Mischel’s main worry is that, even if his lesson plan proves to be effective, it might still be overwhelmed by variables the scientists can’t control, such as the home environment. He knows that it’s not enough just to teach kids mental tricks—the real challenge is turning those tricks into habits, and that requires years of diligent practice. “This is where your parents are important,” Mischel says. “Have they established rituals that force you to delay on a daily basis? Do they encourage you to wait? And do they make waiting worthwhile?” According to Mischel, even the most mundane routines of childhood—such as not snacking before dinner, or saving up your allowance, or holding out until Christmas morning—are really sly exercises in cognitive training: we’re teaching ourselves how to think so that we can outsmart our desires. But Mischel isn’t satisfied with such an informal approach. “We should give marshmallows to every kindergartner,” he says. “We should say, ‘You see this marshmallow? You don’t have to eat it. You can wait. Here’s how.’ “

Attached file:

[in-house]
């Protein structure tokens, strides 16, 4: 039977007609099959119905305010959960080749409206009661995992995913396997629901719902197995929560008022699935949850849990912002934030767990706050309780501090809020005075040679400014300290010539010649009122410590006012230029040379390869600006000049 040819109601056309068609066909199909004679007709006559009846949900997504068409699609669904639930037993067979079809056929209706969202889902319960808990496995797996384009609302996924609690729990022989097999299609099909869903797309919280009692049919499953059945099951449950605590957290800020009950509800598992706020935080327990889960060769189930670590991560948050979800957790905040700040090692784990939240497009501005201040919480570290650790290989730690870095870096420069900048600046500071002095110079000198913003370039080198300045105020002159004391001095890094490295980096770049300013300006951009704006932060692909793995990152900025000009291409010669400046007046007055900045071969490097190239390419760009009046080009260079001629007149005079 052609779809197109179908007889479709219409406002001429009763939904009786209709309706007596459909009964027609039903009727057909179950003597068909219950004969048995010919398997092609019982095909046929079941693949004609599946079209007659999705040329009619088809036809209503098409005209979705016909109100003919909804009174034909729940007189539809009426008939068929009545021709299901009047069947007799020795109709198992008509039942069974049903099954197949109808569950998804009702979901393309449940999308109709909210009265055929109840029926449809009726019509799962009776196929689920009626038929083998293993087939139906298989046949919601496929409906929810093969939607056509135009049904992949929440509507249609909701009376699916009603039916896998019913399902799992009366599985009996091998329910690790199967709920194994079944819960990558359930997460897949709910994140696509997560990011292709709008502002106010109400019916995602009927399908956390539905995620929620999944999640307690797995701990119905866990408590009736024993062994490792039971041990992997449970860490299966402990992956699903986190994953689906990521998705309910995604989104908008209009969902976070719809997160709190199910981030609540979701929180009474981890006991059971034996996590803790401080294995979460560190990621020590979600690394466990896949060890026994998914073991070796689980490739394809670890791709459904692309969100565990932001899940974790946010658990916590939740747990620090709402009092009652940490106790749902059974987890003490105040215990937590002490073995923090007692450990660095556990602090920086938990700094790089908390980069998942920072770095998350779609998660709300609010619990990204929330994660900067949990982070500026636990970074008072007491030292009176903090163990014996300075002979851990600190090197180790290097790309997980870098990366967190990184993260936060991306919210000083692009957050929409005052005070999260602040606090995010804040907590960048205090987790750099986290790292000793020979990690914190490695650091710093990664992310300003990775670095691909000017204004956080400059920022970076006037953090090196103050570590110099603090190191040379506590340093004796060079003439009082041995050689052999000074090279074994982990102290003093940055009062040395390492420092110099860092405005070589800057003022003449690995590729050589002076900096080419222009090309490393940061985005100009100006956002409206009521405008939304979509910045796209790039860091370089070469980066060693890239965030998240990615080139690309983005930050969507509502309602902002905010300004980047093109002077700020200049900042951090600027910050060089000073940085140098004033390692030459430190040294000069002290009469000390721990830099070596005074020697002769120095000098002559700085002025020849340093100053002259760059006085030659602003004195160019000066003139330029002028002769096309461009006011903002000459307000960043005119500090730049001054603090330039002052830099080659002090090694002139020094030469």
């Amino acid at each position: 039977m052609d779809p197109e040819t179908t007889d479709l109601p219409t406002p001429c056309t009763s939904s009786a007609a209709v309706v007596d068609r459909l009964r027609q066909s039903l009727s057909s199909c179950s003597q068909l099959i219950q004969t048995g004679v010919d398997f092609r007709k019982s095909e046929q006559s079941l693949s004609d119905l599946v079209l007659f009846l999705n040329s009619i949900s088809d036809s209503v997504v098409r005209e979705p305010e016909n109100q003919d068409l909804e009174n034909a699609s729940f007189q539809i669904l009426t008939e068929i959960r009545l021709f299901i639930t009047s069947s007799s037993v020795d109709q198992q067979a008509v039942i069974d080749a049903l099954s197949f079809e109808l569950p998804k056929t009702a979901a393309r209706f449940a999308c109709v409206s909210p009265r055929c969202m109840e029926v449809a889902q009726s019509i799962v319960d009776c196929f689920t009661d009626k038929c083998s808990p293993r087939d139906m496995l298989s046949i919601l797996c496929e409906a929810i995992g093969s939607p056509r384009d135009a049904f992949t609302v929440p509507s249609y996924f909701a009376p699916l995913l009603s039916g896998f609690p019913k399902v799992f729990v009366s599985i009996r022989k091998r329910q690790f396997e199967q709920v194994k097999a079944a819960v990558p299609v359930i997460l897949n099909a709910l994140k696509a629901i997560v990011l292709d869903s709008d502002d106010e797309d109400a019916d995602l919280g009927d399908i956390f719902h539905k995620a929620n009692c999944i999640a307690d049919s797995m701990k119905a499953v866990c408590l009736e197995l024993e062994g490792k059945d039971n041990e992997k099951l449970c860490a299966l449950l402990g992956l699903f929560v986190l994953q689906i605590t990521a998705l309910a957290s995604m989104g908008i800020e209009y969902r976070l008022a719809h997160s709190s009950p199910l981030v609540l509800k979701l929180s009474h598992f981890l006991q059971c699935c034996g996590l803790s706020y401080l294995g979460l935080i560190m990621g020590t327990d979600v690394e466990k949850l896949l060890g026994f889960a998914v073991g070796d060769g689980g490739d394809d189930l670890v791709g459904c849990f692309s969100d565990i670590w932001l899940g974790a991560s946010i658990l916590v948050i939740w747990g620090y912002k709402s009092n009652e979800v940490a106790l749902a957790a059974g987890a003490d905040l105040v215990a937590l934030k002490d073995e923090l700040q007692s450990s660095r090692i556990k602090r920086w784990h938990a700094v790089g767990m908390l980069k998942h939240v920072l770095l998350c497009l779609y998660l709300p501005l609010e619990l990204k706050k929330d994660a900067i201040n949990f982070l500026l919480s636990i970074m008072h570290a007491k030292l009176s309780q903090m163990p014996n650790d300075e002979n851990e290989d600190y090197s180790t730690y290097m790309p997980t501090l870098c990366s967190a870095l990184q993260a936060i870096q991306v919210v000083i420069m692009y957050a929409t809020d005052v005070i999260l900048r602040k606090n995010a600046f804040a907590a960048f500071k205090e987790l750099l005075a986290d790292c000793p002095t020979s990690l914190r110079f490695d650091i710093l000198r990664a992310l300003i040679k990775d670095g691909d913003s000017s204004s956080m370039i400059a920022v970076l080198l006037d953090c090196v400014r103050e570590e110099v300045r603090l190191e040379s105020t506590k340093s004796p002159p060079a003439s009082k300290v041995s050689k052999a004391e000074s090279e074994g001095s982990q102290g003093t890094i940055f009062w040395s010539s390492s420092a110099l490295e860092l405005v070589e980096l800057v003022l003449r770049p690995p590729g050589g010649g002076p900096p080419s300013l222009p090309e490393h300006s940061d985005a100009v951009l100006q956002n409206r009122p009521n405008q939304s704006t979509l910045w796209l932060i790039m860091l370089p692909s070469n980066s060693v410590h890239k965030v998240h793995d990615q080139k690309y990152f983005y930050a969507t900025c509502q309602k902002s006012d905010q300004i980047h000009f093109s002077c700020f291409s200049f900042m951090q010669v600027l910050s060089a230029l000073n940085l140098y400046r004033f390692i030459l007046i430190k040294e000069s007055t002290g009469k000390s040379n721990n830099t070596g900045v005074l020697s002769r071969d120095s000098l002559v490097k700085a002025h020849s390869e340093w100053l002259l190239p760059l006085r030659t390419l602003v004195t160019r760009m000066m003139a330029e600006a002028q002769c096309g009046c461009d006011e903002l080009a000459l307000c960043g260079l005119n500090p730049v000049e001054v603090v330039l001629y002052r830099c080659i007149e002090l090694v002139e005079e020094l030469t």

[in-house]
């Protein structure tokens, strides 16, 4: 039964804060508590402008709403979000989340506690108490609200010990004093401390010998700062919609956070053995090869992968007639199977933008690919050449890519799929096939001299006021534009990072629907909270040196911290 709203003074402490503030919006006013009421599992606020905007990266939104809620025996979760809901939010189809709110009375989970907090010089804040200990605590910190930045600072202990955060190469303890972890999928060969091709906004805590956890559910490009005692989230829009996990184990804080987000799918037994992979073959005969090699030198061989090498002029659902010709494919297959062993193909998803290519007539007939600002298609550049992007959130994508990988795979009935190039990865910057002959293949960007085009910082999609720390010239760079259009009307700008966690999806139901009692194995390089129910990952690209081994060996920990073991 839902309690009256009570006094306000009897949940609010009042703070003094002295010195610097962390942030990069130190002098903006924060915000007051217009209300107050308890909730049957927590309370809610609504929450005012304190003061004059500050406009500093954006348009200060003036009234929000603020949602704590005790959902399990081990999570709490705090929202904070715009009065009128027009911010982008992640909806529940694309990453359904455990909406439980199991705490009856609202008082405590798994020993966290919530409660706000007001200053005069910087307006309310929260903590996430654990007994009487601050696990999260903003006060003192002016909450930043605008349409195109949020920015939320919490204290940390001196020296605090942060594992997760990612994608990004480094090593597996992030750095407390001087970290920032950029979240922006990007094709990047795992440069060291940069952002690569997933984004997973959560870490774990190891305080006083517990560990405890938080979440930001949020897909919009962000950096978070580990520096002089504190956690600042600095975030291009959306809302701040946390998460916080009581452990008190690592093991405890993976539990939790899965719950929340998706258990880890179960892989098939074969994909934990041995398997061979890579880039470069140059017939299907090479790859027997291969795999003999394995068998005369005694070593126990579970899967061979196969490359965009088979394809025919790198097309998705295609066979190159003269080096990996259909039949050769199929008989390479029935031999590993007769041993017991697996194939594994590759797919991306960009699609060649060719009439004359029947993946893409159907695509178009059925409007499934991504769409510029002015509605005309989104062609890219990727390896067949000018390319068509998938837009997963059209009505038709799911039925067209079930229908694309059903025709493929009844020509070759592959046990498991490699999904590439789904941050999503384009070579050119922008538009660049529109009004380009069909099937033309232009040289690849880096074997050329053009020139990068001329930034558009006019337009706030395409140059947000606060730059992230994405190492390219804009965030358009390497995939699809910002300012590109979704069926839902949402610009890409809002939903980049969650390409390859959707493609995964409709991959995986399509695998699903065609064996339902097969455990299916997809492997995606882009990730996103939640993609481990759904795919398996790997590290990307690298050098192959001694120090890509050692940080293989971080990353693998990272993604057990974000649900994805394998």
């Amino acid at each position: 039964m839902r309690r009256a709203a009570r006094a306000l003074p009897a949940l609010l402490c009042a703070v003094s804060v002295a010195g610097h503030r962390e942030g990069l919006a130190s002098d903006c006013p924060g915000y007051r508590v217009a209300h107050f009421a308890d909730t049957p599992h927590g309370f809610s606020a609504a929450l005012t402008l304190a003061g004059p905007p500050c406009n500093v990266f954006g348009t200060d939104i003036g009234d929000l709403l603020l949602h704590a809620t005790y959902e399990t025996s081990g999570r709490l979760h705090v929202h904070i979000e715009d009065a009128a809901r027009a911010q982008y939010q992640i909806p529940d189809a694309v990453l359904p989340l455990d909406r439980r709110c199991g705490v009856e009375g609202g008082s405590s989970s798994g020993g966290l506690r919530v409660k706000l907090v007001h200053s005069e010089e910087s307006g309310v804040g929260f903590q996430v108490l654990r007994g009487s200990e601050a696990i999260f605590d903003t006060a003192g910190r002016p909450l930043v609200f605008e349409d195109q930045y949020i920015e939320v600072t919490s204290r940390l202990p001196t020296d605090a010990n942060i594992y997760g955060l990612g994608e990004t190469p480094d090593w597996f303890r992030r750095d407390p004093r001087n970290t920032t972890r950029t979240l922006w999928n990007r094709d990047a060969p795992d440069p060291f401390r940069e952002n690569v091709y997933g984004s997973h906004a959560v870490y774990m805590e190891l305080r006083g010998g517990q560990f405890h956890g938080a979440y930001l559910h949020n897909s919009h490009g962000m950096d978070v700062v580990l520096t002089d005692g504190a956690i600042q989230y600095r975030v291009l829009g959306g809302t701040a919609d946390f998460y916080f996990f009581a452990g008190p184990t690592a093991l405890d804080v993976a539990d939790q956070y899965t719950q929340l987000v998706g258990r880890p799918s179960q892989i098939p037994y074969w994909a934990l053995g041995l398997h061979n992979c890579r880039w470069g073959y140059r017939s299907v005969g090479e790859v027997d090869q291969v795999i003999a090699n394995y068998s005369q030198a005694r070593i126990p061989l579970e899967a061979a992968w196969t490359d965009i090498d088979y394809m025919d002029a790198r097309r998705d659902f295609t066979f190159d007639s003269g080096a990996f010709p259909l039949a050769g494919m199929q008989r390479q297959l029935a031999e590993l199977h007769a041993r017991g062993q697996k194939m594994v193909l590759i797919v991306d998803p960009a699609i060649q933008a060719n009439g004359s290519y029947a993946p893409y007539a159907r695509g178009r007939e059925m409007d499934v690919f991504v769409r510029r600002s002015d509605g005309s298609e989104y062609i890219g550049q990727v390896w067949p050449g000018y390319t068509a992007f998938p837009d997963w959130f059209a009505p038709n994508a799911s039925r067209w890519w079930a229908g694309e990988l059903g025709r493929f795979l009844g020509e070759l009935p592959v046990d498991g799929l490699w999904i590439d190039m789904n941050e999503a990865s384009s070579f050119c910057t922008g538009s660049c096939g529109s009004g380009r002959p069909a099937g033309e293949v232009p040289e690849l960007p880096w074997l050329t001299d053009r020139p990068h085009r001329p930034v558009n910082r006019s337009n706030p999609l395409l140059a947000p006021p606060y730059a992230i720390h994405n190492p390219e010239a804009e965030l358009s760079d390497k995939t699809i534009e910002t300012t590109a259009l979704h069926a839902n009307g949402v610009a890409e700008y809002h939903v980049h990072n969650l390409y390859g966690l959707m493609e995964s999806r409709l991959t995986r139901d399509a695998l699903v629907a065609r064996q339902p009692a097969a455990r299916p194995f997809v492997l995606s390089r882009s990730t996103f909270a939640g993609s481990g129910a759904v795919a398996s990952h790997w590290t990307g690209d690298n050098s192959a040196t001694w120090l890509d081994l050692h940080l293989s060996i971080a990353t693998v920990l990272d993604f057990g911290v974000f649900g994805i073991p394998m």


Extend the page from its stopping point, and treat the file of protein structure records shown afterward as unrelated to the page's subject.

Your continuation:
— Jonah Lehrer
 
From the presidential campaign now playing out in the United States and similar dramas in Brazil, Philippines and elsewhere, we can surmise that a cool brain standard is not in the immediate offing. It is easy to see the distinctions between the many hot brain / instant gratification candidates and constituencies, whose policies would widen the class divide, rekindle the Cold War and heat the planet, and the rare cool brain / calm and steadfast candidates and constituencies, who want to end divisive rhetoric, level the playing field, and pursue a path to real progress in peace, justice and transformative change.
 
Voting these days is like choosing between the hot faucet and the cold faucet, but only the hot faucet works.
 
Watching the Amish gather in the sheaves we see a culture that invests in trust. Children grow up relying on adults to be steadfast, seasons to come and go, and the good earth to provide. They learn self-denial and delayed gratification early. It becomes a joyful practice because it underpins a greater love of community, and the return of community love for each member.
 
Humans are capable of these things. We are capable of designing entire societies that function this way. Whether we choose to act rationally, with self-control, and not on impulse, is simply a matter of choice.